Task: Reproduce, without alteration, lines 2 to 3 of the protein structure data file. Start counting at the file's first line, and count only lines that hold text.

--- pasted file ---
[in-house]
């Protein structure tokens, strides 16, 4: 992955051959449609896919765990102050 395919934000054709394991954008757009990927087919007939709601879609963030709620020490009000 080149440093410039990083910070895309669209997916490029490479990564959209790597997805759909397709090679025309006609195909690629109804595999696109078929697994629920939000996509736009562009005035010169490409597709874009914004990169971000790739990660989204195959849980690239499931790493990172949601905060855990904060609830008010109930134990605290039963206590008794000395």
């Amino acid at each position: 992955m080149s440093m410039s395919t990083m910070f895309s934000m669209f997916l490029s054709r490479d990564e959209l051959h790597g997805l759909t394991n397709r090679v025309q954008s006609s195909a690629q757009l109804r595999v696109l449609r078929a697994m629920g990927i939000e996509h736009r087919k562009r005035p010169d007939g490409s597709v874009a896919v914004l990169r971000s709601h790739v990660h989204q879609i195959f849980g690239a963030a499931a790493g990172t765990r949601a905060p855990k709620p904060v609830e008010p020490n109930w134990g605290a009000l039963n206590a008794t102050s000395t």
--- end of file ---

């Protein structure tokens, strides 16, 4: 992955051959449609896919765990102050 395919934000054709394991954008757009990927087919007939709601879609963030709620020490009000 080149440093410039990083910070895309669209997916490029490479990564959209790597997805759909397709090679025309006609195909690629109804595999696109078929697994629920939000996509736009562009005035010169490409597709874009914004990169971000790739990660989204195959849980690239499931790493990172949601905060855990904060609830008010109930134990605290039963206590008794000395």
């Amino acid at each position: 992955m080149s440093m410039s395919t990083m910070f895309s934000m669209f997916l490029s054709r490479d990564e959209l051959h790597g997805l759909t394991n397709r090679v025309q954008s006609s195909a690629q757009l109804r595999v696109l449609r078929a697994m629920g990927i939000e996509h736009r087919k562009r005035p010169d007939g490409s597709v874009a896919v914004l990169r971000s709601h790739v990660h989204q879609i195959f849980g690239a963030a499931a790493g990172t765990r949601a905060p855990k709620p904060v609830e008010p020490n109930w134990g605290a009000l039963n206590a008794t102050s000395t």